...Try going to Pere Lachaise on a pretty day!
Pere Lachaise is this great cemetary in Paris where all the famous people have been laid to rest. People like Jim Morrison of The Doors, Collette and Moliere. Moliere's remains, by the way, were transferred to the cemetary in a marketing campaign to get more, um, visitors, make that "residents".
In 1804, the five year old daughter of a bellboy was the first to be buried there. Napoleon Bonaparte, then a consul, declared that “Every citizen has the right to be buried regardless of race or religion”. Too bad everybody else in Paris didn't see it that way and thus the scheme to bury (or rebury as it were) some of the city's more prominant dead people.
And oh! Is it peaceful and gothic and dramatic.
Here's Colette. She's pretty much at the entrance of the cemetary. Before you get to the lovely coblestones.
She was the author of Gigi and had quite an appetite for living. She was married several times, had affairs with men and women and even a stepson once. Colette loved her life.
There were all sorts of interesting tombs. It was like a New Orleans cemetary, only cooler. If that's possible.
Like this. I wonder what the story is here...
Even the smallest detail is considered on the monuments. Like stained glass and these glazed pansy wreaths. Pansies are the flowers of remembrance.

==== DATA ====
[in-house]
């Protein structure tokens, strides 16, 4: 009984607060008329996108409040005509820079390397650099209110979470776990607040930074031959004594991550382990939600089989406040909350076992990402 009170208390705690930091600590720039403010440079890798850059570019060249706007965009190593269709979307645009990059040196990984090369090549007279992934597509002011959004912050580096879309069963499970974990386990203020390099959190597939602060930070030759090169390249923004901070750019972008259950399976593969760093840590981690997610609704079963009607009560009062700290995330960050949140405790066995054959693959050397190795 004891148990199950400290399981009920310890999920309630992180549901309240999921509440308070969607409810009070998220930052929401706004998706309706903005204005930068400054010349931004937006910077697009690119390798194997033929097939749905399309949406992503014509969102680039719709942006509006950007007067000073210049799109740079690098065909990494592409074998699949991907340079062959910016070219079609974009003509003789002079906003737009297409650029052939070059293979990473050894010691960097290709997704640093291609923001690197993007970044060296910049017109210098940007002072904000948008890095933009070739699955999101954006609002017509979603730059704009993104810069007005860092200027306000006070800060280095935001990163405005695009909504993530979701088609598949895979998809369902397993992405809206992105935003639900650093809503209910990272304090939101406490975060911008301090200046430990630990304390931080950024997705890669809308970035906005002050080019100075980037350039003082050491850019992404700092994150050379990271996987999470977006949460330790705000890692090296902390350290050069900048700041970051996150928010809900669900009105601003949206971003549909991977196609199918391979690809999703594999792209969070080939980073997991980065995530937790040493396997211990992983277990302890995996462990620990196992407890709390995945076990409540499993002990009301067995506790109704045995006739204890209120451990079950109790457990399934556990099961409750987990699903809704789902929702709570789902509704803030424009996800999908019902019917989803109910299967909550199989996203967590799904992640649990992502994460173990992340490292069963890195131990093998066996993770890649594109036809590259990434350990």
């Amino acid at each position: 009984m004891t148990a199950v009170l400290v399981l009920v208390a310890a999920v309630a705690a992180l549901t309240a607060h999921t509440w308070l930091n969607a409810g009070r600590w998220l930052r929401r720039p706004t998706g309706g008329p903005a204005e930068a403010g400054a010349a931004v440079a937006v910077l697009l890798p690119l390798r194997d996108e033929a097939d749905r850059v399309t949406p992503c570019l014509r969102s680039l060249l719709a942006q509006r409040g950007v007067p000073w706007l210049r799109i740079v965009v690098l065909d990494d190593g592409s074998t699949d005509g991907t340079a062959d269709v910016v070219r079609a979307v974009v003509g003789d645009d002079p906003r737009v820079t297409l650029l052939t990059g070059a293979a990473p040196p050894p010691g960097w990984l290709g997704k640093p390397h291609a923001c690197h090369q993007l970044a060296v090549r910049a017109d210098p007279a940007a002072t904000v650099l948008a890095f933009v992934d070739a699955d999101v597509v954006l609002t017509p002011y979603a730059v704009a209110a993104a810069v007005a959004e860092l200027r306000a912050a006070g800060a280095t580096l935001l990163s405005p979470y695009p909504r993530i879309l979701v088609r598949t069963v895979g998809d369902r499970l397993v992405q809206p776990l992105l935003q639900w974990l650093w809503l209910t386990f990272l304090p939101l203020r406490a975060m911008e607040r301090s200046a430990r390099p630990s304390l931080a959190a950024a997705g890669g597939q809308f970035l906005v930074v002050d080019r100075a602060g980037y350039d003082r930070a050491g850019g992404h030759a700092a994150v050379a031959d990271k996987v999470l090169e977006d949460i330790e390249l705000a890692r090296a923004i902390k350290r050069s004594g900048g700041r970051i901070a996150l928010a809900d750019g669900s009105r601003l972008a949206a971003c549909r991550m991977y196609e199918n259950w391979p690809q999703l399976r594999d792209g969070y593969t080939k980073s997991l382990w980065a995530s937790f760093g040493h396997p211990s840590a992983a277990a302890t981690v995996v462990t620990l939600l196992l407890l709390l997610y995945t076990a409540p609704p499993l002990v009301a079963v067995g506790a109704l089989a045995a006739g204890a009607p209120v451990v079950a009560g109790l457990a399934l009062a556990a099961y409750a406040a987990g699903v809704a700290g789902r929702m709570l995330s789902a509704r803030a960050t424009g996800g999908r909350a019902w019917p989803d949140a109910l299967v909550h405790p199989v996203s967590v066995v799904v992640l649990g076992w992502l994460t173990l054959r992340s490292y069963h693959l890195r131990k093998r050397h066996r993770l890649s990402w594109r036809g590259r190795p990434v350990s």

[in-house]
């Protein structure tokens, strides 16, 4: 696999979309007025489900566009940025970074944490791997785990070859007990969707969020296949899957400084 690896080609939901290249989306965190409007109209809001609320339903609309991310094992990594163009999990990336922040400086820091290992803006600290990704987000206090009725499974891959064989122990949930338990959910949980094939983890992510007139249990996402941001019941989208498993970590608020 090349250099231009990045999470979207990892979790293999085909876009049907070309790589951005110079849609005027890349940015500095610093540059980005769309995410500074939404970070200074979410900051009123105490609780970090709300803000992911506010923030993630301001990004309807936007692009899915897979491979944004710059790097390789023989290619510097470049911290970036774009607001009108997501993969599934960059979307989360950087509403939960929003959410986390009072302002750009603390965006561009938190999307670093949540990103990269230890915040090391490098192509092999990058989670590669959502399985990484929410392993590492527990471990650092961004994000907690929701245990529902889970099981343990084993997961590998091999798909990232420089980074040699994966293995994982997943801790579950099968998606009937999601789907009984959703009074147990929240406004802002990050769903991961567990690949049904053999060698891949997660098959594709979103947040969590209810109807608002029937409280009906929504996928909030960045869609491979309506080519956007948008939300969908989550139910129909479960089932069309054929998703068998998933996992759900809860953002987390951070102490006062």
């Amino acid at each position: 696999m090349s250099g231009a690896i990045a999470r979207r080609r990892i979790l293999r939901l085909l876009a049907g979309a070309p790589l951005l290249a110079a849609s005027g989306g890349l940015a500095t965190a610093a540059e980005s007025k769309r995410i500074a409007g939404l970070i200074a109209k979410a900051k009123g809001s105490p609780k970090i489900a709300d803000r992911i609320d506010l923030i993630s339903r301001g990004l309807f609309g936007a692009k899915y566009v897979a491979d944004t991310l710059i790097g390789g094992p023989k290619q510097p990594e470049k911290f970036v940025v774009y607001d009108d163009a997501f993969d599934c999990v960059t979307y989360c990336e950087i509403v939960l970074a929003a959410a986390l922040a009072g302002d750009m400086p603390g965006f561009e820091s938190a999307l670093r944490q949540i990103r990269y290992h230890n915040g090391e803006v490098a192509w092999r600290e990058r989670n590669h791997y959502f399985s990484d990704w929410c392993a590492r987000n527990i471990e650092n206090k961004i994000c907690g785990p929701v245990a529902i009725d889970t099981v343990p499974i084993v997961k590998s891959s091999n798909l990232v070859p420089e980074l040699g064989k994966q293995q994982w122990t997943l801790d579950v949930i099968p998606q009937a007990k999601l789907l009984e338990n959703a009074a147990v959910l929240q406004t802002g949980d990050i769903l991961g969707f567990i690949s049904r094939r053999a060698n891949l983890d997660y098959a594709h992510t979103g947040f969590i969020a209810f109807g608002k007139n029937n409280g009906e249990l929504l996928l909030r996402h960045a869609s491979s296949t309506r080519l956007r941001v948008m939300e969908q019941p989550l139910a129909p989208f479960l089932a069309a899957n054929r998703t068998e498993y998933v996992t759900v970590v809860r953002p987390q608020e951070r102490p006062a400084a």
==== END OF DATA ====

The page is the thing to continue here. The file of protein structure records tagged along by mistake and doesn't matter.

They can be lost in the grandness of it all.
The scope of the place is hard to translate in pixels.
Jim Morrison's grave. They have it partitioned off because the graves surrounding it were being damaged from the tourists. Thus the blurry picture, having to hold the camera above the heads of the people in front of us.
Many monuments are inhabited by shrouded figures of grief. So well crafted you would swear the fabric is moving in the breeze.
I loved the way some were blanketed in a thick rug of moss.
The monument of Chopin.
Interesting things were at every turn.
I did feel sorry for this poor bastard. His was rather plain by comparison.
It was worth the preciptous climb on the cobblestones.
To see the final resting places of people who left a mark on the world.
I thought this was sweet.
Everywhere people stood guard the crypts.
And some of them had dogs!
Oscar Wilde brought a giant flying Indian to watch over his resting place.
On sensory overload, we slipped out the back gate onto the street and headed for a brasserie by Pere Lachaise.
And rendez- vous'd with our amis.
Since I had the whole egg thing going on, I chose my old friend Croque Madame. Hud chose his old buddy, Croque Monsieur.
We also invited a couple of dark beers to join us.
Fortified, we hopped up the block and back into the cemetary.
For my friend, Charotte, whose house was built by Francois Cousin. A relative perhaps? The family crypt? He built her home in the late 1700s and would have been alive at the time.
It was a gorgeous day.
This may as well have been the most elegant bas relief in the whole of Pere Lachaise.
But the morning was gone and we had another place to go before heading back to the Tour Eiffel and the Etoile Troccadero. Adieu, people of Pere Lachaise! Thanks for allowing us to spend our morning with you!